Best Desktop Video Tools

Adobe Connect and Cisco WebEx are all-around winners in test of Web-based conferencing products.

desktop videoconferencing

Desktop video has come a long way. Today’s SaaS-based products are faster, easier-to-use and less expensive than their predecessors. We tested Adobe Connect, Cisco WebEx, Citrix GoTo Meeting, InterCall United Meeting, LogMeIn’s JoinMe Pro, Microsoft Lync 2013 (beta), Skype Premium and Vyew.com Professional. Read on to see thumbnail reviews of each product.

Web-based conferencing comes of age

Adobe Connect

Adobe Connect

Adobe Connect costs $55 a month per host (meeting leader.) It supports a client browser; Windows, Mac or Linux desktops; iOS, BlackBerry and Android mobile clients. Adobe Connect’s sweet spot is large-scale corporate meetings or Webinars that call for recording and archiving the content.

Cisco WebEx

Cisco WebEx

Cisco WebEx has a free version that’s limited to a three-person meeting. For $49 per month, you get up to nine hosts and 25 participants, plus there’s an enterprise version for larger groups. WebEx has no desktop client; access is browser based and WebEx supports iOS, BlackBerry and Android mobile devices. It’s a solid all-around conferencing service. You can easily attach an agenda or upload files that are archived online. Meetings can be recorded.

Citrix GoToMeeting

Citrix GoToMeeting

At $49 per host per month, Citrix GoToMeeting requires a desktop client (Windows or Mac) and does not offer a browser client. It supports iOS and Android mobile devices. GoToMeeting is also a solid all-around performer, with a clean control panel and areas for text chats and audio controls. GoToMeeting supports up to six video streams, all in HD. WebEx and Connect have better systems for posting recordings of meetings, if that’s a priority.

InterCall Unified Meeting

InterCall Unified Meeting

InterCall costs $59 a month per host (or 17 cents a minute per participant), supports Windows and Mac desktop clients, but doesn’t yet have mobile client support. InterCall doesn’t have the smoothest interface or the most polish. It is best suited to small workgroups. One interesting feature is the ability to construct simple polls. You can also draw on your screen, share your Webcam and schedule meetings via an Outlook plug-in.

LogMeIn Join.Me Pro

LogMeIn Join.Me Pro

Join.Me Pro is a low-cost offering that’s best suited to ad hoc, simple desktop collaboration for groups of two to five people. It’s fast and easy to set up, all meetings are set up from a Web client and it supports iPhone and Android mobile clients. There’s a free service that supports just audio, and a $19 a month Pro service. Join.me also doesn’t work for archival records of your conference.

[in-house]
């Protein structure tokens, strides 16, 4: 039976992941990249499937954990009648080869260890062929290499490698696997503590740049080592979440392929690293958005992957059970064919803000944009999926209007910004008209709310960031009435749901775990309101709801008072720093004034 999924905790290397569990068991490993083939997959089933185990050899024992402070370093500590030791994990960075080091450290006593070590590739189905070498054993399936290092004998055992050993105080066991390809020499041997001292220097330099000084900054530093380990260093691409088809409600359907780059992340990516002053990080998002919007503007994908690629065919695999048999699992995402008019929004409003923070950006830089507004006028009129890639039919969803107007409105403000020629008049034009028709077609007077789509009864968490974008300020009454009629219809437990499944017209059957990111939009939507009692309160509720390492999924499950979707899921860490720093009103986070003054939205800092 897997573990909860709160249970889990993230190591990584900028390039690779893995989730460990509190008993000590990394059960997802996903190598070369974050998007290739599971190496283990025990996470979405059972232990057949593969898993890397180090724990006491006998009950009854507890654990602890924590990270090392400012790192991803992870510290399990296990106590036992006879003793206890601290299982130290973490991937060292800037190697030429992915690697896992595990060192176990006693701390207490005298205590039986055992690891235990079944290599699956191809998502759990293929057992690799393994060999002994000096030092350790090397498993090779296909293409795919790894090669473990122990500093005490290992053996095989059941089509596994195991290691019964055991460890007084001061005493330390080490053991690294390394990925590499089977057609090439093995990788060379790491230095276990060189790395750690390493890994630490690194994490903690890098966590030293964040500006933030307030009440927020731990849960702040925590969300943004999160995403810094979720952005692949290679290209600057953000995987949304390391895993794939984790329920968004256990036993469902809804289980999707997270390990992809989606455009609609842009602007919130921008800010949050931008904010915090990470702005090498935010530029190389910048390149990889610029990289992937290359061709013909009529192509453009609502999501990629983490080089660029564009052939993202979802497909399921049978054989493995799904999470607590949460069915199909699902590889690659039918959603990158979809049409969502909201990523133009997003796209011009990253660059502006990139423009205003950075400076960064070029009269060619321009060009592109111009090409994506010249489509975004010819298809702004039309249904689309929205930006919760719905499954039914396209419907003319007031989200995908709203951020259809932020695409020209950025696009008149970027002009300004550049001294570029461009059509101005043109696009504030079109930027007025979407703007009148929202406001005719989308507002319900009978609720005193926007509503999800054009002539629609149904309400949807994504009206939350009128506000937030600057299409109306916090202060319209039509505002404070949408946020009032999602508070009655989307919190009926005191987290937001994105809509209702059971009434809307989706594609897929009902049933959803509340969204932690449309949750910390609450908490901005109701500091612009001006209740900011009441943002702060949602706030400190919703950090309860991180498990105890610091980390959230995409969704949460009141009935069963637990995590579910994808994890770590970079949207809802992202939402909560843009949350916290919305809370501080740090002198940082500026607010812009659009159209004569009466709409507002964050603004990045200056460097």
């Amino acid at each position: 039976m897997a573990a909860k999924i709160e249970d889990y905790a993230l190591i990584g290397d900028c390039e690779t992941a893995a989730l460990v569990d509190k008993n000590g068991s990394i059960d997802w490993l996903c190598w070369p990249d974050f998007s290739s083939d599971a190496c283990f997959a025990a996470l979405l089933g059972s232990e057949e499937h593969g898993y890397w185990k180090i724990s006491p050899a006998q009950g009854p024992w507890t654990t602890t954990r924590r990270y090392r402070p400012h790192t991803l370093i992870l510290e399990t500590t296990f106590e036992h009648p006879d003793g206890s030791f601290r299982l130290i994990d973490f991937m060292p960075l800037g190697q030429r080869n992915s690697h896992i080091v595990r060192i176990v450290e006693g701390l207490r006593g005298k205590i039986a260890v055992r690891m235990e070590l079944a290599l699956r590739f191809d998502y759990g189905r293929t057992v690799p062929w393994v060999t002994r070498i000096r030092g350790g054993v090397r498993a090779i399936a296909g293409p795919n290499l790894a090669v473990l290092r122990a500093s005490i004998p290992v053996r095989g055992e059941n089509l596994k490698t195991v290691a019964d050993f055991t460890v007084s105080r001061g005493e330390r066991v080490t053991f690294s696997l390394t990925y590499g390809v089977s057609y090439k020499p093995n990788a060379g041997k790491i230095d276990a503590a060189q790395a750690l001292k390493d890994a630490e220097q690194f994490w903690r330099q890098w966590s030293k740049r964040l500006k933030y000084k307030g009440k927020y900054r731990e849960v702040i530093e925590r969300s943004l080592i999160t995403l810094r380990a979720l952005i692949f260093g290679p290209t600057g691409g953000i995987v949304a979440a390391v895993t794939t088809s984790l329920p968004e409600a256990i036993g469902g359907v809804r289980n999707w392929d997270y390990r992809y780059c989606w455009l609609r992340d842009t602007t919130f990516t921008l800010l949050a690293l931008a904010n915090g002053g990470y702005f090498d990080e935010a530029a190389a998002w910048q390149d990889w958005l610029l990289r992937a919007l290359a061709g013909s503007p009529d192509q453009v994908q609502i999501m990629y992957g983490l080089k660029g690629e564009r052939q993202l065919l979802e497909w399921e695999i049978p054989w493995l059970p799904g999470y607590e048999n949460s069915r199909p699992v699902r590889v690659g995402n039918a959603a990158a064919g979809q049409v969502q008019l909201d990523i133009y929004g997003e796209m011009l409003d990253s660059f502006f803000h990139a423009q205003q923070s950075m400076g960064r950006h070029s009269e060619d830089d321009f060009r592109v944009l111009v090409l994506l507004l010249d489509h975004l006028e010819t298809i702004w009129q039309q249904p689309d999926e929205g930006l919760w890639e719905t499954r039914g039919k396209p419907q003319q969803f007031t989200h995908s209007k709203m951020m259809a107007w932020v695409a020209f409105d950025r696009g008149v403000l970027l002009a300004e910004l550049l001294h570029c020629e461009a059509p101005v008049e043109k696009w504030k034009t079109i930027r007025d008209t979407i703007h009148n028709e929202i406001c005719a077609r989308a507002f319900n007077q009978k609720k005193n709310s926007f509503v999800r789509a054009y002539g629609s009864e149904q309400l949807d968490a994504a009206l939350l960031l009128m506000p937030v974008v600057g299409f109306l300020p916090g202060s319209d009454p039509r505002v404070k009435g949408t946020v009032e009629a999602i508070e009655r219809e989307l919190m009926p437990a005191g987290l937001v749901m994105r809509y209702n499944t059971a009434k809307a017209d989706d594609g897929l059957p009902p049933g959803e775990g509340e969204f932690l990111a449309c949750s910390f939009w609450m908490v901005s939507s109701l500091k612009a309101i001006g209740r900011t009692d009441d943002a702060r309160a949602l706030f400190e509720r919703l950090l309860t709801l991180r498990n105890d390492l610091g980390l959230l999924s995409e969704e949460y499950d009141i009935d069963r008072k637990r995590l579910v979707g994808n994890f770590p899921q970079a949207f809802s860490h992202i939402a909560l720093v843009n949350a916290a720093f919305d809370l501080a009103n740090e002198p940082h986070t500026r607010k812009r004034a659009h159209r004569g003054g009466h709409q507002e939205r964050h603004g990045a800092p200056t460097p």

Microsoft Lync 2013 (beta)

Microsoft Lync 2013 (beta)

Lync took the longest to get installed. That might be because it’s still officially in "preview edition" or because we were using an earlier version of Microsoft Office and it wants to install the 2013 Live Office version. Nevertheless, the 2013 Windows client still crashed several times and I had to re-install it on a second Windows 7 computer before I could continue testing. Once I got it installed, it was easy to start meetings and share various pieces of content. Lync charges on a per-user basis ($6 a month). It supports iOS, Windows Phone and Android mobile devices.

Skype Premium

Skype Premium

Skype is our favorite telephony application, but as a general-purpose Web meeting service it is lacking. You can't initiate a group video call from the mobile client. Also, the mobile client can't send video from the phone camera. You can use the mobile client to view a shared screen or participate in a group audio conference. And if you do a one-to-one call you can get the video from your mobile. Finally, the mobile clients can be slow to connect and post messages. The free version of Skype gives you the option to choose either a live camera video or share your screen. You can have both streams as part of the premium account ($9 per month per user).

Vyew Professional

Vyew Professional

Vyew takes seconds to set up. Even with its free plan, you have sophisticated controls over the rights of what each participant can do, along with comments, real-time text chats, and an integrated audio conferencing service. Vyew doesn't have a separate mobile client. Since it uses Flash, it won't work in iOS-based devices, and it didn't respond well in my Android phone's mobile browser. But you can't argue the price: there is a free plan for up to 10 participants at a single conference. Vyew also has fee-based versions.